This web page from PolicyLink outlines five equity principles for re-building an equitable economy for COVID-19 recovery, a set of actions to support these principles, and additional commentary on the implications of COVID-19 for racialized groups.
This virtual Q&A and accompanying transcript text from the Harvard T.H. Chan School of Public Health addresses questions about exposure, social factors, housing, public health care and other disproportionate impacts of COVID-19 on racialized people.
This report from the Institute for Gender and the Economy (GATE) and YWCA Canada provides intersectoral data on the gendered impact of COVID-19 related to class, race, immigration status, violence, and type of work, and highlights policy recommendations to consider in Canada's recovery plan.
The unequal toll of COVID-19 mortality by age in the United States: Quantifying racial/ethnic disparities
This article from Bassett et al. presents data to support the importance of reporting on age-specific mortality rates to identify racial and ethnic disparities of COVID19 rates in the US.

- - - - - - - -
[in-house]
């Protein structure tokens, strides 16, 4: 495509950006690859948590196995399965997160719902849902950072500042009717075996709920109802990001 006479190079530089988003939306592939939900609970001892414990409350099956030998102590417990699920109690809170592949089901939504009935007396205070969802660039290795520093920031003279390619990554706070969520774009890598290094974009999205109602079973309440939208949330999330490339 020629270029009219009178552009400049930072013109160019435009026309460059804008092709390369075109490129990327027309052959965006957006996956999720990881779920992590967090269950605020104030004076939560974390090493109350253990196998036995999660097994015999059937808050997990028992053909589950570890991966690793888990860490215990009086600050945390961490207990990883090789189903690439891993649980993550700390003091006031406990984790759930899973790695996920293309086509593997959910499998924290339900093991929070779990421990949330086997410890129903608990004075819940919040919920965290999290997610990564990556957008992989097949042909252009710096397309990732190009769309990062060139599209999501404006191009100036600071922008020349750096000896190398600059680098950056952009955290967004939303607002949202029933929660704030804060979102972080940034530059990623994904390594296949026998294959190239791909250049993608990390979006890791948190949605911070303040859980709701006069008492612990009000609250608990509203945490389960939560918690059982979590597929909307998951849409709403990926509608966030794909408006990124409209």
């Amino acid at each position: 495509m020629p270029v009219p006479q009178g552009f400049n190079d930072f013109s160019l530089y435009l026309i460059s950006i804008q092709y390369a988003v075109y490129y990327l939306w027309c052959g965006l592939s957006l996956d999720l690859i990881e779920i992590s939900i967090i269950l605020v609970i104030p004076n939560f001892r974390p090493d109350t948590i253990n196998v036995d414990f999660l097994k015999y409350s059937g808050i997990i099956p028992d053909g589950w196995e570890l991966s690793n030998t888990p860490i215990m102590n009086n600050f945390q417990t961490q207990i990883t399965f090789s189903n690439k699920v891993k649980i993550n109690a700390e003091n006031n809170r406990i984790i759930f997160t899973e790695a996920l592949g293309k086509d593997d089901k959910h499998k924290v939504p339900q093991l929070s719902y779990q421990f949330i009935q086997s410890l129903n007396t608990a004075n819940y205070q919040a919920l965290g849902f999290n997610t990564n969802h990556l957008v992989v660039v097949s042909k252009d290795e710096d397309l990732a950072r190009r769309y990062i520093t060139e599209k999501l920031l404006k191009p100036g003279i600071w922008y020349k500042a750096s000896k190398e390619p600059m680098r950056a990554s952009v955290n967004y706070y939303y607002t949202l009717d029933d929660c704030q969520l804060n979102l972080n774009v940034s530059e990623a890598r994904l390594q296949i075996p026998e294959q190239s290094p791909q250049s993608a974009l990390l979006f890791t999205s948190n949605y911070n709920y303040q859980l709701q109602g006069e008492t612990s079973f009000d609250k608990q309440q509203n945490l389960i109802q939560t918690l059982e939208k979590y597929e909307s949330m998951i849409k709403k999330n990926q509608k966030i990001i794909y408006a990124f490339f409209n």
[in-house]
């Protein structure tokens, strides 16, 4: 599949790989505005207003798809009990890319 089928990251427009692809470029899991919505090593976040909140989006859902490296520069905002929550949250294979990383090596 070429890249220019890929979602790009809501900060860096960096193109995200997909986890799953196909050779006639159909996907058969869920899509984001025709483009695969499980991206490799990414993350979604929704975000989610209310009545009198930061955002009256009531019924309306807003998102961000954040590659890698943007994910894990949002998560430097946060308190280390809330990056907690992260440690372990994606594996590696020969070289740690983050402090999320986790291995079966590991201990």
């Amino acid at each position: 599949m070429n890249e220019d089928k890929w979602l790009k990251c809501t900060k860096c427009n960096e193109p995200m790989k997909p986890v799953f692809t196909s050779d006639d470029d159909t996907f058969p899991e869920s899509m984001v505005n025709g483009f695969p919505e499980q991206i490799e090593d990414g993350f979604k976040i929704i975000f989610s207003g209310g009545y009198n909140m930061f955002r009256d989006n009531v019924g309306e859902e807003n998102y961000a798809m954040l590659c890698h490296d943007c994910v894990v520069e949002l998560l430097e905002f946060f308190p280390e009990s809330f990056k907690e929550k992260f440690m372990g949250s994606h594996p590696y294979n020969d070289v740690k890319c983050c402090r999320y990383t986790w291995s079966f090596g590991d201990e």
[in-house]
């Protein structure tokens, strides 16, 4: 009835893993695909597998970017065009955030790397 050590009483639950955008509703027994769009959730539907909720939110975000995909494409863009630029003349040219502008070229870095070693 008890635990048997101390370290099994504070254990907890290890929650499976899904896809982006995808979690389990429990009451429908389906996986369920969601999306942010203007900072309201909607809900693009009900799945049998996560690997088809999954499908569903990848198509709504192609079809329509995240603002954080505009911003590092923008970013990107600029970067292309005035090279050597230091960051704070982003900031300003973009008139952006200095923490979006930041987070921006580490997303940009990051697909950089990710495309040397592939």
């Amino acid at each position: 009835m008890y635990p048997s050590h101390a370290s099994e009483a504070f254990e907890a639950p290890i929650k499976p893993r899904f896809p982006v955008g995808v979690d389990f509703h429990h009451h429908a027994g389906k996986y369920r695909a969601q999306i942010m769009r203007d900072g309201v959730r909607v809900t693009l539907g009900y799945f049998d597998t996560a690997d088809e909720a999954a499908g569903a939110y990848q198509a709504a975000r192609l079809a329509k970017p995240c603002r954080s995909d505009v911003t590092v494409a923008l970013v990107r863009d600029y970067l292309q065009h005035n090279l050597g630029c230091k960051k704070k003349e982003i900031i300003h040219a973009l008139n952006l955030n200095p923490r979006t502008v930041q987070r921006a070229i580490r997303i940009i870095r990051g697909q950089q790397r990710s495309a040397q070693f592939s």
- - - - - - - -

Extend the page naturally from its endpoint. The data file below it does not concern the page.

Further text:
This policy platform, designed by Human Impact Partners (HIP), highlights policy ideas that were generated by grassroot organizations, with the aim of establishing public health interventions led by communities most impacted by these inequities (e.g., Black, Indigenous and Latinx communities). Although written in the U.S. context, this document can inform policy interventions related to COVID-19 response and recovery in Canada.
This article from Williams and Cooper highlights racial disparities of Covid-19 related to healthcare access and other health inequities.
This video from Global News provides an overview of the importance of collecting and reporting race-based data to guide strategies to address disparities in COVID-19.
This online resource library from Community Commons is a living repository of equity-themed tools and resources that describe the equity implications of COVID-19 and actions to address these disparities.
This journal article from Rose et al. presents data from England indicating that insufficient income and ethnicity cause increased risk for COVID-19 mortality. The study is meant to inform the development of government control and recovery measures.
This podcast from Media Indigena discusses the intersection of colonialism and structural vulnerability to COVID-19.